Hurt is a part of life that we all experience. The sources vary, but all hurt leads us to change. Some become hardened and refuse to feel or connect with others. Some become fragile and develop an inability to cope with day-to-day stress. Most of us land somewhere in the middle. We have a tough exterior and a soft center. We ignore how we feel until it becomes undeniable and we distract ourselves in the lives of others.

The hurt that you have experienced has changed you. It may have made you more cautious or intentional about the people you allow in your life. Maybe it has led you to be externally focused in giving to others or by feeding on the negativity of others. Maybe your hurt has led you to be brutally honest with everyone but self. Or maybe you avoid being truthful and free. It's possible that you aren't exactly sure how your hurt has changed you.

When you experienced neglect, disappointment, betrayal, a health challenge, loss, and/or trauma, it impacted your personality. It altered how you handled relationships. It shifted your outlook and perception. You may interpret that to mean a negative change or one that has made you somehow less of who you were prior. That does not have to be true.

Not every change resulting from pain has to be detrimental. Pain can lead you to be more considerate of others. Pain can encourage you to focus less time on superficial interactions so that you can engage in deeper, more meaningful relationships. Pain can lead you to living more honestly and freely. In order to move forward, pain demands more of you. Working through it will show you just how powerful, resilient, and strong you are. You may not always have control of the hurt that enters your life, but you can determine how that hurt will impact your life. The only thing more tragic than the pain that you have already endured would be to give your pain the power that was intended for you.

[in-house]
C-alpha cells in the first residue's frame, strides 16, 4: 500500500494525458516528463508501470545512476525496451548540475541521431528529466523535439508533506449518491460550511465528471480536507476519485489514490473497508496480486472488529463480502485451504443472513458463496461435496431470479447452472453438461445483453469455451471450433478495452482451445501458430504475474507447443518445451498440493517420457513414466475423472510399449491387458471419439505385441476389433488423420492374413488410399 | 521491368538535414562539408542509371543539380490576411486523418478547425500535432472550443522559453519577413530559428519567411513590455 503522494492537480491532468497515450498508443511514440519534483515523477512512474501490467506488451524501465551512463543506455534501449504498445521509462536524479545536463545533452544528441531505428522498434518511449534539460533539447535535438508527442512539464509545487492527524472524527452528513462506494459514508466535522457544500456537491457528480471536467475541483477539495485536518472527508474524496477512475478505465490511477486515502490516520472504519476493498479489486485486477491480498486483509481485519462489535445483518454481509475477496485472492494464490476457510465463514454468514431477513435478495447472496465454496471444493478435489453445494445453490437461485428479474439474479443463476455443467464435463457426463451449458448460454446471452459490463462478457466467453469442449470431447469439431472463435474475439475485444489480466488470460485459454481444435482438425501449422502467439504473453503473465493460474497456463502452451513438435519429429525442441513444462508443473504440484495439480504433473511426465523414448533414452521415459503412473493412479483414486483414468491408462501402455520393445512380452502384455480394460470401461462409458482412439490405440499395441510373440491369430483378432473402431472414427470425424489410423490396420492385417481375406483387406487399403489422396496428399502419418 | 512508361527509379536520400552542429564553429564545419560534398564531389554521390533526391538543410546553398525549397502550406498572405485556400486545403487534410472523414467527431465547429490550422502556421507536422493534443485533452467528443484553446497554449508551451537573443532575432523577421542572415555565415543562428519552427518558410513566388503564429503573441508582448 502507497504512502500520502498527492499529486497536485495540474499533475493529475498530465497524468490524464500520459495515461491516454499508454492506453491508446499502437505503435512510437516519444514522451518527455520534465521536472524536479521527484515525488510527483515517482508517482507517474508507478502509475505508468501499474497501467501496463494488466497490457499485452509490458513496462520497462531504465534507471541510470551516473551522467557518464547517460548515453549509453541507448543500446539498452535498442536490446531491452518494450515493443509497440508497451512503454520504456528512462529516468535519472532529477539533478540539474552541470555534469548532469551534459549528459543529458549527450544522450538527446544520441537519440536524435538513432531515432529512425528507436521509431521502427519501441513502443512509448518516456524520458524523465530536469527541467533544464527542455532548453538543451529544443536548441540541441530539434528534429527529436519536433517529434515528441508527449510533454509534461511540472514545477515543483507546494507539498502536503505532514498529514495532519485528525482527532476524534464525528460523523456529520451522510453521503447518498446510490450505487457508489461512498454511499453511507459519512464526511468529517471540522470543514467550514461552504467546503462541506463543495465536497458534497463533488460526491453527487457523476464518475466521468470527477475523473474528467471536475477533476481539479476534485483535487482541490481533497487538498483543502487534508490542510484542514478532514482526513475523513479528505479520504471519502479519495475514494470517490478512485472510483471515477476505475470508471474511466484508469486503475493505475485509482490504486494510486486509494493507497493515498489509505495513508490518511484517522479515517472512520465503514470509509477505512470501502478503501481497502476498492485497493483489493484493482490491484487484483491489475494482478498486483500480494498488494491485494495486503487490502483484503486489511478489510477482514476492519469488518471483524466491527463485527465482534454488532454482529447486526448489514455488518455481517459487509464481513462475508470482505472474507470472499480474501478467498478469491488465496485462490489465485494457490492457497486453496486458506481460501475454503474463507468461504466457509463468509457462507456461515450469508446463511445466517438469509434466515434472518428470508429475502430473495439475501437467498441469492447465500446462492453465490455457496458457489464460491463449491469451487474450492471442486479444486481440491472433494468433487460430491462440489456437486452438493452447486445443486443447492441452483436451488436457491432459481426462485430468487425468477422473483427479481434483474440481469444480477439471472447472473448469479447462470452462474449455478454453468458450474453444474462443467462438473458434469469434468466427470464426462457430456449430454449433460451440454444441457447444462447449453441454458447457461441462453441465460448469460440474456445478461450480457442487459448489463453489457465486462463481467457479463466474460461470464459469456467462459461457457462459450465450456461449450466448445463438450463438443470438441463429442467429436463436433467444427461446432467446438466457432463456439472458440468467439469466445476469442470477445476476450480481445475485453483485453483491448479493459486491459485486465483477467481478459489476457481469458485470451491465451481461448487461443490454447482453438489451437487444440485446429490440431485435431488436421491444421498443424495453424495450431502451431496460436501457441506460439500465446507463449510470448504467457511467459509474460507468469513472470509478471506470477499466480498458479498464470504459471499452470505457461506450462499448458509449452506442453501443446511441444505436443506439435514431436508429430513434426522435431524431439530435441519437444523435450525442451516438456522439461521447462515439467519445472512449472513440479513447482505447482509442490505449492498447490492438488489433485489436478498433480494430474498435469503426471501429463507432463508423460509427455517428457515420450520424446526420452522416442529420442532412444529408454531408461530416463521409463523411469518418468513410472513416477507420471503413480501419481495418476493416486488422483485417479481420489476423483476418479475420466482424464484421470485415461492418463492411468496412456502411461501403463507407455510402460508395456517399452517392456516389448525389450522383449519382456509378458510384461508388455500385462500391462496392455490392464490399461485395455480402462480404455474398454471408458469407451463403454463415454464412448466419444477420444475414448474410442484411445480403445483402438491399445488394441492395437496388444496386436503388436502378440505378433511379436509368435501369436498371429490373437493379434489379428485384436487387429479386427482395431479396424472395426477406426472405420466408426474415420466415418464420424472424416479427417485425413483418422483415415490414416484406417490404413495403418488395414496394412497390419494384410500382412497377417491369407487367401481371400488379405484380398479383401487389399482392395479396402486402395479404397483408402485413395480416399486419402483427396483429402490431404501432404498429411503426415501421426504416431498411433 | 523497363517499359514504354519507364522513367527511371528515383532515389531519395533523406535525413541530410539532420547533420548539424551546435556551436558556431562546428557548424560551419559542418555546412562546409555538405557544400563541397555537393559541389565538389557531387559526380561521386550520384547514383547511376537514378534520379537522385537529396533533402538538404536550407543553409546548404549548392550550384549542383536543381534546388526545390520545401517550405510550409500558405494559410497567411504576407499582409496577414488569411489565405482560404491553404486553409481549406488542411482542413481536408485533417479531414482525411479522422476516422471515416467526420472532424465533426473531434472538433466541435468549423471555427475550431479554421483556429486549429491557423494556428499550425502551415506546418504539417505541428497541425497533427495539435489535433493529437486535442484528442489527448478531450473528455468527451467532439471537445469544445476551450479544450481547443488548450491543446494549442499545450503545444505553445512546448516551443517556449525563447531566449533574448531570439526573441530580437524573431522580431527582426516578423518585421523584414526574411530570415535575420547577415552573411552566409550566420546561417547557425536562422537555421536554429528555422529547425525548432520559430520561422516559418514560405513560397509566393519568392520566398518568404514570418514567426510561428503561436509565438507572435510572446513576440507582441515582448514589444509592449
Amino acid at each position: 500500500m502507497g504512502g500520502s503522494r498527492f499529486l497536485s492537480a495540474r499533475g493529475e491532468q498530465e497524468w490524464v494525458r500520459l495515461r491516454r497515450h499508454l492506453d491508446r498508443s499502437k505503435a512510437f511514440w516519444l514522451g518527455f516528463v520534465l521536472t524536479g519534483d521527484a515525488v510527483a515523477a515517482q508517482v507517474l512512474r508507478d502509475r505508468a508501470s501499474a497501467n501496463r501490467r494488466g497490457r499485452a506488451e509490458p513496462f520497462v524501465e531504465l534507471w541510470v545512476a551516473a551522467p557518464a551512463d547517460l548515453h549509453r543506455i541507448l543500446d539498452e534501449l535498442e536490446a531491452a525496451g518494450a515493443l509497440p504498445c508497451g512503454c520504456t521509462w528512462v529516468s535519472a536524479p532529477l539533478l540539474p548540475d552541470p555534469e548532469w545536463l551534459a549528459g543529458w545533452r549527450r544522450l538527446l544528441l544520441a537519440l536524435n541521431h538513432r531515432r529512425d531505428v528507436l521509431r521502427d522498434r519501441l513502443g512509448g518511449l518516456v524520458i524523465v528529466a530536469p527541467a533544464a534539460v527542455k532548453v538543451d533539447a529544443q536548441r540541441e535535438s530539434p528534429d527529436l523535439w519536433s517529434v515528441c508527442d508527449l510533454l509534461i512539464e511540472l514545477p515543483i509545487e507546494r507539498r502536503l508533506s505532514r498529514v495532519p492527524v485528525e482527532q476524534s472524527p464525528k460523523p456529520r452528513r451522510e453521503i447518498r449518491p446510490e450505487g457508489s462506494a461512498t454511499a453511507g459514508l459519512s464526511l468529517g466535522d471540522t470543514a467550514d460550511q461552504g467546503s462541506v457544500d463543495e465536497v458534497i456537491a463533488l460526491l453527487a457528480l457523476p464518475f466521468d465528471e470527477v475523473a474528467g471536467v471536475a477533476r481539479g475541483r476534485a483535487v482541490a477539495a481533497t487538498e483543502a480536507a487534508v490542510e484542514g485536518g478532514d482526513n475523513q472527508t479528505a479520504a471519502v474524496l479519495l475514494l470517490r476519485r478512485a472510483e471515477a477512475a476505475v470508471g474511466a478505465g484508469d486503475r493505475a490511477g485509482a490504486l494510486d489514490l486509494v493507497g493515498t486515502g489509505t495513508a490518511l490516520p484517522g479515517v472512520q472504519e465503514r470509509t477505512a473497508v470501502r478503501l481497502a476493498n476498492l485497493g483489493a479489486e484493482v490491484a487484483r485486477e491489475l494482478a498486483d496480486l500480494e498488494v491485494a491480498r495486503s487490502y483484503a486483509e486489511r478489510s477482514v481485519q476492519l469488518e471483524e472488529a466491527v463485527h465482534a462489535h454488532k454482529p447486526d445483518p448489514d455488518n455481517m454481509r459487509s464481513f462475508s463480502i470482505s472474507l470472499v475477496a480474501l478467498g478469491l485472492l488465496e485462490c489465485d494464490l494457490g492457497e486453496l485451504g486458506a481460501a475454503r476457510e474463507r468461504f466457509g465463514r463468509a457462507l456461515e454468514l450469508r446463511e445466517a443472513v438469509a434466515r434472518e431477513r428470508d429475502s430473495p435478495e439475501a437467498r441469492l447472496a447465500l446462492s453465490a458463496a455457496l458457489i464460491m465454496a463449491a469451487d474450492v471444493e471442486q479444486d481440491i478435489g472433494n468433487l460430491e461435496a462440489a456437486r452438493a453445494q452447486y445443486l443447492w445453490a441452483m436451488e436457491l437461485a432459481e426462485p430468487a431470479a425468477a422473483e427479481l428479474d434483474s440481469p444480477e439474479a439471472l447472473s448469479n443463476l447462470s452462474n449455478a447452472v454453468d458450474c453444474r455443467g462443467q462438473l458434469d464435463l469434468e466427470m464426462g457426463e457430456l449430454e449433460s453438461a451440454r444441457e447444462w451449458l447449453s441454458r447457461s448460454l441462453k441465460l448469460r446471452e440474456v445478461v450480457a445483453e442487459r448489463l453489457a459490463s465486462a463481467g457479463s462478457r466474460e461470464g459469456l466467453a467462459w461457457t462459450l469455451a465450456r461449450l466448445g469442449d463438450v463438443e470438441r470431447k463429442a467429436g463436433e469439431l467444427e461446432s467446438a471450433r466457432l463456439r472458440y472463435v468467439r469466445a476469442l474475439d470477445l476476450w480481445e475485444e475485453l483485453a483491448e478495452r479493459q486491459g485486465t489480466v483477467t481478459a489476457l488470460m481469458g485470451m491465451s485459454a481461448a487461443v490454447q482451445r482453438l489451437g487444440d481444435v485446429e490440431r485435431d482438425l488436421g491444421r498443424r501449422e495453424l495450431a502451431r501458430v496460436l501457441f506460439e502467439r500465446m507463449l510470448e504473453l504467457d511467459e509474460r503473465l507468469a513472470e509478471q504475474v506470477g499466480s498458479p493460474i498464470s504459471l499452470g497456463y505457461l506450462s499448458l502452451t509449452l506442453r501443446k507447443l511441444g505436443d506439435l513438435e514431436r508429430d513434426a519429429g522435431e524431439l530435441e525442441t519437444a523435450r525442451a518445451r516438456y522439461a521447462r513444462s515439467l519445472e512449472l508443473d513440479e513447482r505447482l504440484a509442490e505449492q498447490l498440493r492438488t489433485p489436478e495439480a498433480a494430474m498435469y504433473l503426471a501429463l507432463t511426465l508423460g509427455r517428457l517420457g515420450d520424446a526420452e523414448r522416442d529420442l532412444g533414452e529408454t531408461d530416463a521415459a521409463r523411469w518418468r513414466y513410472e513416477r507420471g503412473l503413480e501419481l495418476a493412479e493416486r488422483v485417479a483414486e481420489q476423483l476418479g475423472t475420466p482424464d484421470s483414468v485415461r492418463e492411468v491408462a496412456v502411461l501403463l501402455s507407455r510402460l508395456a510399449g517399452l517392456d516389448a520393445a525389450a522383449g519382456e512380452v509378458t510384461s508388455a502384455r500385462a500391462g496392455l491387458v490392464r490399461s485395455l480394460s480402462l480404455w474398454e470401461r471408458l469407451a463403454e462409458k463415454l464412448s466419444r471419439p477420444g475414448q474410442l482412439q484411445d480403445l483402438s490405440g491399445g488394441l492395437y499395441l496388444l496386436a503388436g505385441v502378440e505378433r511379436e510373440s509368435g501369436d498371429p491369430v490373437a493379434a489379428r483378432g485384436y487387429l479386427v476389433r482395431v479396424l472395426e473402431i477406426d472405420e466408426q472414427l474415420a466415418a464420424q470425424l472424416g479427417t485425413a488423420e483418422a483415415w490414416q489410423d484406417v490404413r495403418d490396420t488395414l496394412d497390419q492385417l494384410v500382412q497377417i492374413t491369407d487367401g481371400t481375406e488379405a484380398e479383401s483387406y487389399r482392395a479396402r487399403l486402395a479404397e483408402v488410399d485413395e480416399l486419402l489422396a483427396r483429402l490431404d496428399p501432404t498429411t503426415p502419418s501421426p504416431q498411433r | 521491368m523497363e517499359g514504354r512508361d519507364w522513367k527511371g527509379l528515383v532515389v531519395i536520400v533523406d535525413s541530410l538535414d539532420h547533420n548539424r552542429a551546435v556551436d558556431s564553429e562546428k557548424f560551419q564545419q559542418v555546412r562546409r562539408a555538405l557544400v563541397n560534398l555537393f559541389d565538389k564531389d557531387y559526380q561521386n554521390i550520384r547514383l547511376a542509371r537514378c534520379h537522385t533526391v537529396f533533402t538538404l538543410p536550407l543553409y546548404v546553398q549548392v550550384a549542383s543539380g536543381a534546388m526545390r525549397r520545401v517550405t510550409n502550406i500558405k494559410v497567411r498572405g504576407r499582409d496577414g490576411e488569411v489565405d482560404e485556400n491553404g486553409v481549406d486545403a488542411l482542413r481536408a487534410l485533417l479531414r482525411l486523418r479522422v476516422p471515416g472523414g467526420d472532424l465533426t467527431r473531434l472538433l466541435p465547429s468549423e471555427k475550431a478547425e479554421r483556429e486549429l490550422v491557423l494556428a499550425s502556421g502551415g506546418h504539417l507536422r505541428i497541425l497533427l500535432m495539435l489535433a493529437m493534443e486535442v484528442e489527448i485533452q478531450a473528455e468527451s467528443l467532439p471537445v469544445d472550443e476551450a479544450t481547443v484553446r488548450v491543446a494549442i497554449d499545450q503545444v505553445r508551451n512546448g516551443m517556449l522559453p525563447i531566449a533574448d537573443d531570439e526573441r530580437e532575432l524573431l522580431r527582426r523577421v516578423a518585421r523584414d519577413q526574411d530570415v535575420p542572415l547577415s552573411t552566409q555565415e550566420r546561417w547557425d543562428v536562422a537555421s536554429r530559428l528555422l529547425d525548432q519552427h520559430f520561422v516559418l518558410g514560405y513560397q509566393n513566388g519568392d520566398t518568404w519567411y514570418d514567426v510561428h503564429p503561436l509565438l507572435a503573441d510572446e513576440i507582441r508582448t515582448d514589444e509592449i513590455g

Tuesday, September 2, 2014

Grow Anyway

I have never been the type to gush over flowers, but in the last year I've developed a great appreciation for one of nature's most amazing gifts. I'm intrigued that something that began as a small seed can rise up to become so colorful and beautiful and alter an entire landscape. As long as it has proper soil, water, and sunshine, a flower stretches out of the dirt to give the earth seeds and pollen while providing aesthetic and olfactory benefits to all who experience it.

All of us should strive to stretch ourselves, but growth constitutes change and change can be difficult. At times, change is encouraged by those we love, but there are occasions when the changes needed in order to grow cause others confusion, discomfort, and even anger. Yet, it remains our responsibility to determine when the concern of others is valid or when what others want is merely in conflict with what we need.

Flowers don't ask for permission to grow. Flowers don't seek approval before displaying their vivid colors. Flowers don't remain under the surface until the other seeds nearby are ready to sprout up to fulfill their purpose. Flowers grow anyway.

Growth may lead you out of a relationship in which others want you to remain. Grow anyway. Growth may direct you to a new career when your current one is lucrative or is something that you are particularly good performing. Grow anyway. Growth could lead you to a new city or state that is out of the geographic comfort zone of family and friends. Grow anyway. Growth may push you toward a path that no one else has cleared. Grow anyway.

Not everyone will understand where life is directing you. Not everyone will like or approve of your choices. If you are certain that where you are being led is what will bring you the most fulfillment and bring you closer to your best self, you owe it to yourself and everyone who gets the benefit of experiencing you to grow anyway.